LAHORE, Pakistan (Morning Star News) – The family of a 24-year-old Christian who died yesterday accuses a bank security guard of shooting the young man dead after the guard threatened him for refusing to convert to Islam.
Sunny Masih, a father of two, was working as a cleaner at a branch of Bank Islami under construction on Nisbat Road in Lahore. On Wednesday morning (April 16), the bank security guard informed police that Masih had shot himself in the forehead with a pump-action shotgun that the guard had left unattended before going to the washroom.
The guard, Omar Farooq, of Khushab District in central Punjab Province, told police that Masih “looked depressed” when he arrived at the bank at 8 a.m. Sub-Inspector Muhammad Iqbal of the Nolakha Police told Morning Star News that Farooq told officers Masih was in the lobby of the bank when Farooq went to the washroom, leaving his weapon unattended.
“Farooq says that he came out after hearing a gunshot and found Masih’s body on a sofa, and the weapon lying near it,” Iqbal said. “He says that Masih ‘looked depressed’ when he reported for duty that morning.”
Haider Masih, father of the deceased, told Morning Star News that his son was a lively young man and had shown no signs of depression. He said his son got a job at the bank a few days ago.
“Farooq was also deployed at the bank around the same time as my son,” he said. “There is no other staff in the bank, because the branch is being renovated. On April 15, my son told me that Farooq had mocked his Christian faith and had asked him to ‘embrace’ Islam. He told my son, ‘You are a good-looking boy, and I don’t like to see you sweeping floors and cleaning the washrooms. If you embrace Islam, I’ll connect you with people who will take good care of you, provide you with a decent job and even get you married into a wealthy Muslim family.’”
Masih said his son told Farooq that he was satisfied with his Christian faith, and that he should stop nagging him.
“My son told me that when he snubbed Farooq, the guard had threatened him that he would have to face the consequences for refusing the Dawaat [an invitation to accept Islam],” the grieving told Morning Star News at the Mayo Hospital mortuary. “I took the matter lightly and told my son not to worry, as being Christians we have to face such people every second day. I told Sunny to avoid discussing religion with Farooq even if he brought up the matter and keep distance from him, and everything would be alright. Little did I know that my son would end up in a mortuary a day later.”
Masih said he had already lost his first son.
“Masih’s elder brother passed away some years ago, and he [Sunny] was our only son besides three daughters,” he said. “We married him three years ago, and he has a daughter and a son, ages 2-and-a-half and 10 months, respectively.”
Sub-Inspector Iqbal maintained that “circumstantial evidence” suggested Masih had committed suicide, but that police have registered a First Information Report (FIR No. 255/14) and included Farooq’s name as a suspect on the family’s insistence.
“It looks like a case of suicide, but we are interrogating the security guard until we reach a conclusion,” he said. “The guard and the cleaner had been deployed at the bank almost at the same time, and so far no one has informed us about any altercation between the two that might have led to this incident.”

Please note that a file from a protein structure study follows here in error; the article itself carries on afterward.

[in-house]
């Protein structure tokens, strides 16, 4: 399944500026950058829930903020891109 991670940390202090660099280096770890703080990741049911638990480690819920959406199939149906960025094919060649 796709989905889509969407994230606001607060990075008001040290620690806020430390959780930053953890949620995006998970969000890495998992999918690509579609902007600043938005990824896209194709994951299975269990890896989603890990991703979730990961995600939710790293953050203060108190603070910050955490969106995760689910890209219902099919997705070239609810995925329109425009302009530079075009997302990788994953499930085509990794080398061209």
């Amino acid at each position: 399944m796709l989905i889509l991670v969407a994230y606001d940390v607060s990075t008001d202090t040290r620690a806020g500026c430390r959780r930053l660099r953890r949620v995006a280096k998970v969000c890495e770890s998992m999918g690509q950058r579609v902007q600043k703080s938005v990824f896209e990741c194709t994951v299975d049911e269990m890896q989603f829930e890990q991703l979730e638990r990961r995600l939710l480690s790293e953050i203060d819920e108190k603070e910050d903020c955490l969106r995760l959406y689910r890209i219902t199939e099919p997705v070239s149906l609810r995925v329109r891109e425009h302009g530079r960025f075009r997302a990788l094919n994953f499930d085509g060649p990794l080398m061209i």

But Khalid Shahzad, a Christian rights activist, said Masih’s father has told police about Farooq’s threat to his son. Shahzad said police are trying to brush the matter under the rug by declaring Masih’s death a suicide. Police registered an FIR of suspected murder only after the family and local Christians staged a sit-in outside the police station, he said.
“The entire locality is shocked by the young man’s death,” Shahzad said. “Even Masih’s wife says that he was perfectly fine when he left for the bank that day. She says that he had neither shared nor she had felt any such thing that showed that her husband was disturbed or depressed. So why is the police bent upon tagging the murder as a suicide case?”
The activist said that the doctor who carried out Masih’s post-mortem had also disputed the police claim that Masih had committed suicide.
“Masih was hit on the forehead just above his eyes, and his skull and brain were completely blown away by the impact at point blank range,” Shahzad said. “The doctor said he found it hard to believe that Masih could have shot himself in the head with a big weapon such as a shotgun. This is what we want the police to find out, but instead they are trying to cover up the matter. We believe the police are showing bias in its probe because it involves a ‘righteous Muslim’ who was trying to convert a Christian.”
Neither the young man nor his family has any financial problems, Shahzad added.
“Masih had no reason to commit suicide,” he said. “He didn’t even know how to load or fire a weapon, so how come he just went to the bank and pulled the trigger to end his life? Moreover, why had the guard kept the gun charged when there’s nothing valuable in the under-construction bank except a few pieces of furniture? Masih’s father has told police about Farooq’s threat to his son, but they are still trying to pin the blame on the deceased.”
Shahzad said those who knew Sunny Masih doubt the suicide claim.
“We asked about the boy in his Shafiqabad neighborhood, and everyone praised Masih for his good nature and honesty,” he said.
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